I can honestly say that I resonated with every single saint or blessed in the book, otherwise they probably wouldn’t have made an appearance at all, but I have to say that the story of the Japanese Martyrs just blows me away. It is difficult to imagine a group of young men, part of a religious minority in a land that was intensely hostile to Christianity, acting more courageously than those teenagers led by St. Paul Miki.
Whenever I hear of a martyr group of “and companions” my curiosity is piqued – “Just who were all of those companions?” – and this situation was no exception. These young men were berated, abused, made examples of, and literally lashed to crosses to die, and they did it all with a sense of fearlessness that is just awe-inspiring. They were not the only group of martyrs to die in Japan during this time period, as its estimated that there were about 1, 200 over the course of several hundred years of persecution and the Church going underground, but the witness of their blood made it possible for about 20, 000 Japanese Catholics to keep the faith alive underground in Japan for about 250 years without an organized church.
Can you imagine living your whole life as a Catholic without ever meeting a priest? It makes you want to pray for people who are dealing with similar religious persecutions in the world today, and makes me as an American want to cherish and fight even harder for the cause of religious liberty, both here and abroad.
– What’s your next writing project? Will there be another in this series? If so, can you share some of the saints you might explore?
I don’t anticipate another book that is specifically a sequel to Ablaze and Radiate, however my husband Matt and I just released a new book, Your College Faith (Liguori, 2013), which is, in many ways, a natural follow-up. It is meant for high school seniors and college students who want to ignite the flames of their faith, and do it in such a way that is conducive to the college experience, whether that is at a faithfully (or unfaithfully) Catholic college or university, a state school, another sort of private institution, or anything in between.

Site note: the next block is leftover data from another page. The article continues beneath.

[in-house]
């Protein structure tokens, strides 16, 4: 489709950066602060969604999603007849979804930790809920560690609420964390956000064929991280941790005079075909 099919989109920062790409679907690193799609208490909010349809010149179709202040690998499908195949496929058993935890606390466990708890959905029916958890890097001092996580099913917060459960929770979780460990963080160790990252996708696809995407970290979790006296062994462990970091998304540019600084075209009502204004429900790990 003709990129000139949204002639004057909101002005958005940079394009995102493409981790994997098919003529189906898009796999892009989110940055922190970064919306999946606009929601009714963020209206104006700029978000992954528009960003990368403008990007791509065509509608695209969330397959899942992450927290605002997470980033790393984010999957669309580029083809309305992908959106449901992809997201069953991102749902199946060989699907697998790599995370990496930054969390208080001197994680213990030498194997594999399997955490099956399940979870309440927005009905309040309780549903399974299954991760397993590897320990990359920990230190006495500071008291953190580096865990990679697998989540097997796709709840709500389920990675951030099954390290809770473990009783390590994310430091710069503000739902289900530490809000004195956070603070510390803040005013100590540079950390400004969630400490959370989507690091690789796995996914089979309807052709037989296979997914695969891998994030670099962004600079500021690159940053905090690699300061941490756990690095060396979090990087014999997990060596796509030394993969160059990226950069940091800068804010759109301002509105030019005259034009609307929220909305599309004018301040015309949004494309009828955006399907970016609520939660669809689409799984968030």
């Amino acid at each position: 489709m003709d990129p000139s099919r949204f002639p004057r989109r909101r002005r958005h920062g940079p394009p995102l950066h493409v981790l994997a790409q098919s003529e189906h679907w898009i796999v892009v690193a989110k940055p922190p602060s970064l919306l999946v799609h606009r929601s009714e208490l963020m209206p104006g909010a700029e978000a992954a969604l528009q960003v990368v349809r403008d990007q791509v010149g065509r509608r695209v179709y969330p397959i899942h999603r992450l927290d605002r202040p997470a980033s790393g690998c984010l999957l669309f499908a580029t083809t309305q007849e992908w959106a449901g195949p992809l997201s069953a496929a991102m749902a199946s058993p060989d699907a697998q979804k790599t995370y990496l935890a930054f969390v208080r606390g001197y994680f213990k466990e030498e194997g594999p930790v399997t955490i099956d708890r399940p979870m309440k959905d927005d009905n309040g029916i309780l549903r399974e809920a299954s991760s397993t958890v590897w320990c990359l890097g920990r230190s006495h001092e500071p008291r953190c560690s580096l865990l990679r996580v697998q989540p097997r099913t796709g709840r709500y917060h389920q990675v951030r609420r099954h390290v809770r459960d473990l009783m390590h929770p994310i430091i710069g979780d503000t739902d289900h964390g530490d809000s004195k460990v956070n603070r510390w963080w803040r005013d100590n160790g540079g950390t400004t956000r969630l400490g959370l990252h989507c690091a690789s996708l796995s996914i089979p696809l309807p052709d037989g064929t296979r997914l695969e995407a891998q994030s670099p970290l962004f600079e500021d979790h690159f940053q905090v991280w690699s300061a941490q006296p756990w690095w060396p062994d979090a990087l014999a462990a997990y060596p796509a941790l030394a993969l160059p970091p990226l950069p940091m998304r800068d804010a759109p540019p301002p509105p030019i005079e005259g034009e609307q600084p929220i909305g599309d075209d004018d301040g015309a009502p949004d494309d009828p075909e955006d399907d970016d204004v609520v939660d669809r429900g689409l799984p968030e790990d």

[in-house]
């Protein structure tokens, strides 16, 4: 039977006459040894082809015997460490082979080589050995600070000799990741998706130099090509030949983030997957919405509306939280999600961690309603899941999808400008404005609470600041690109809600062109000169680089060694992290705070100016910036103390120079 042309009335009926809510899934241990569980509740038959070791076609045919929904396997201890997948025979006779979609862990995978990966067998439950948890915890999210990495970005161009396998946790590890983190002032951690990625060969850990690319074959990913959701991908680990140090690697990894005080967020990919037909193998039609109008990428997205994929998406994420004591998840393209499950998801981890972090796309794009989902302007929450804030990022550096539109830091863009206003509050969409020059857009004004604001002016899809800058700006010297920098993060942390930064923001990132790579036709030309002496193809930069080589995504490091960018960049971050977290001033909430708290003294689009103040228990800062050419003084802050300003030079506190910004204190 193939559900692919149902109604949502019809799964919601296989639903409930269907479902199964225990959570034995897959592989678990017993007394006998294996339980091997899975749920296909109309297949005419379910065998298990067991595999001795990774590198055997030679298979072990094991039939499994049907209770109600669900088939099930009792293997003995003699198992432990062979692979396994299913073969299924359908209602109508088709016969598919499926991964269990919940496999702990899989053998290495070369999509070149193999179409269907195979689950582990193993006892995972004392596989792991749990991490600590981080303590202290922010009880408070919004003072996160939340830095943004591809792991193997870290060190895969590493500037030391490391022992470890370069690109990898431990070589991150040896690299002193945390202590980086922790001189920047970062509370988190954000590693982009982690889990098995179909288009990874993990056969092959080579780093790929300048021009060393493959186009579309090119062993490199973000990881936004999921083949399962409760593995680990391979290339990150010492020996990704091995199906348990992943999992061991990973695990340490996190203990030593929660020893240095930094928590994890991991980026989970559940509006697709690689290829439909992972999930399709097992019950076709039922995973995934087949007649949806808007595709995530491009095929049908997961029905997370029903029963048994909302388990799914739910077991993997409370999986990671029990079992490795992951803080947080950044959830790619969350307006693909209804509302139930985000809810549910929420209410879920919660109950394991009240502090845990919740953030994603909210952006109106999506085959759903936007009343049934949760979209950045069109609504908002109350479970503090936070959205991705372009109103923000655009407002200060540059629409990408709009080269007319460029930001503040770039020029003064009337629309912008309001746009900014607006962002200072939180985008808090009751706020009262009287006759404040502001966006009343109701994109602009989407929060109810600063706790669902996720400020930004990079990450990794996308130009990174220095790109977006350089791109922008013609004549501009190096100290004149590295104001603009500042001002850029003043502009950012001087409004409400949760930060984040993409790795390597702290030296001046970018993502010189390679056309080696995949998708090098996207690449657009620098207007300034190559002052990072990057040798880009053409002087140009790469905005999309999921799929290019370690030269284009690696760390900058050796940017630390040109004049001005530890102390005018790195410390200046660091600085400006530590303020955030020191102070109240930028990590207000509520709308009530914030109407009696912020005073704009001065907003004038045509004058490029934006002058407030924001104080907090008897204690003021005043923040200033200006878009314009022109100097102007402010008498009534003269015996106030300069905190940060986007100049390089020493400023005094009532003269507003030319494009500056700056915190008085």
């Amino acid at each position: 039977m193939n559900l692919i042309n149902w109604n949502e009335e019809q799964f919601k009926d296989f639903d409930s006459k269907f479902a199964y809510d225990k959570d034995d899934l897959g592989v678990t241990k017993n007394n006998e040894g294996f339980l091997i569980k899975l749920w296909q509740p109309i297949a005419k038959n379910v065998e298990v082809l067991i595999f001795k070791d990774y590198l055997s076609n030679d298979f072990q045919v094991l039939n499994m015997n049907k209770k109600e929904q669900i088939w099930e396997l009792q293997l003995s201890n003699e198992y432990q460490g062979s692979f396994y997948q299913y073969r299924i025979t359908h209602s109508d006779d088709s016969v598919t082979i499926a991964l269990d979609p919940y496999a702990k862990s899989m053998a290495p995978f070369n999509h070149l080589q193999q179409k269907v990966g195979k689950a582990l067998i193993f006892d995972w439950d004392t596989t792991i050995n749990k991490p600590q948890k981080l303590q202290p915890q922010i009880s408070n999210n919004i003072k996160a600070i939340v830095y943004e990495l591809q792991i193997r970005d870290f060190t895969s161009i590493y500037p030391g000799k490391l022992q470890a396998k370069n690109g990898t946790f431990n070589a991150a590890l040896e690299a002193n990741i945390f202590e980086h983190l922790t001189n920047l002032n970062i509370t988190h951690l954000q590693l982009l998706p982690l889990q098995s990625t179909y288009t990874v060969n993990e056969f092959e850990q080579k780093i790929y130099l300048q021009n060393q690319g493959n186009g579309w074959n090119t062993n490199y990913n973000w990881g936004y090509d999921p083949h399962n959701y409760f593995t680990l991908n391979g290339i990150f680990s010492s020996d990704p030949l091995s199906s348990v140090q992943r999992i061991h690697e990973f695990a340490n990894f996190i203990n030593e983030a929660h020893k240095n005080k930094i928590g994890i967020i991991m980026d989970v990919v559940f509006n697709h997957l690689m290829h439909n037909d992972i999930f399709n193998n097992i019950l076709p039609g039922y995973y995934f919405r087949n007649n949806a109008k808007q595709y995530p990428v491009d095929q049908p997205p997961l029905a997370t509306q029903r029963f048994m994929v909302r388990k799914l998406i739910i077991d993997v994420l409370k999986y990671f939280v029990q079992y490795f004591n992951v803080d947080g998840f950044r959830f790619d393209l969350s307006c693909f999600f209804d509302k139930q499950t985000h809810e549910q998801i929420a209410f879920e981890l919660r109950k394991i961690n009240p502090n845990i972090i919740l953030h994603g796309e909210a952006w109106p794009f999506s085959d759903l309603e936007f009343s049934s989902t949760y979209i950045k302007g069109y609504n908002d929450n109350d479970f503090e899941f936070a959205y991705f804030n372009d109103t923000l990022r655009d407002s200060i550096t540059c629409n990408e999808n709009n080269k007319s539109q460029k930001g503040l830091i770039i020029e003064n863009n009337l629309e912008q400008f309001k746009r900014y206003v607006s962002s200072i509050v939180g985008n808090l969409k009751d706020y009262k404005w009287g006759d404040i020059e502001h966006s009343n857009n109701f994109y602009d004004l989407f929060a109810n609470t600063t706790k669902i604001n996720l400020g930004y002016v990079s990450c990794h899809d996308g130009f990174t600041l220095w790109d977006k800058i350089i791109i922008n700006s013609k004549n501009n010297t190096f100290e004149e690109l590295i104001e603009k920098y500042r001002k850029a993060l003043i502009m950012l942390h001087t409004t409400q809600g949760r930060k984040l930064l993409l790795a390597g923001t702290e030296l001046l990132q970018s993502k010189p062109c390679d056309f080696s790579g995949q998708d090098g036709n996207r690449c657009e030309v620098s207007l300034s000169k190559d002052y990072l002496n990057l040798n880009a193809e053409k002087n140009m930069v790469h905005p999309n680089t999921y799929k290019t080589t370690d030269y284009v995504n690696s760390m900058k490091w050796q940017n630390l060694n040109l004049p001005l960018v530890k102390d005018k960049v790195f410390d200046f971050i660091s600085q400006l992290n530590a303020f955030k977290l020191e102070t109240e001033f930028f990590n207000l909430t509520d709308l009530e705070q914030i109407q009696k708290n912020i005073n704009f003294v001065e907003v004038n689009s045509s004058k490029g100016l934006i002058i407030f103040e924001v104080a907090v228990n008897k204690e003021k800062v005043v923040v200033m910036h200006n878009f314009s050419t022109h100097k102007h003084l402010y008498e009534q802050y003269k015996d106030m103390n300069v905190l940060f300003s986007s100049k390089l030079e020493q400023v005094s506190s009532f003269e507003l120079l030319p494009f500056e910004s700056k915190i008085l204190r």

In Your College Faith, we do profile saints within each chapter in the Alumni Directory feature, such as Saints Peter Gonzalez, Tarcisius, Monica, Augustine, Josephine Bakhita, Edith Stein, Maria Faustina Kowalska, Maximilian Kolbe, as well as Blessed Pier Giorgio Frassati. It is also set up with some of readers’ favorite features from Ablaze and Radiate, like the reflection questions, prayers, memory verses from Sacred Scripture, practical steps to take, as well as some new features.
It was a new experience writing a book with my spouse, but one which I’m looking forward to doing again. Additionally, having written Radiate and Your College Faith while I was in the third trimester of pregnancy and then with a newborn/infant, I’ve become very interested in early childhood catechetical materials, as I seek out some for my own family, so perhaps one of my next writing projects might even span into that arena.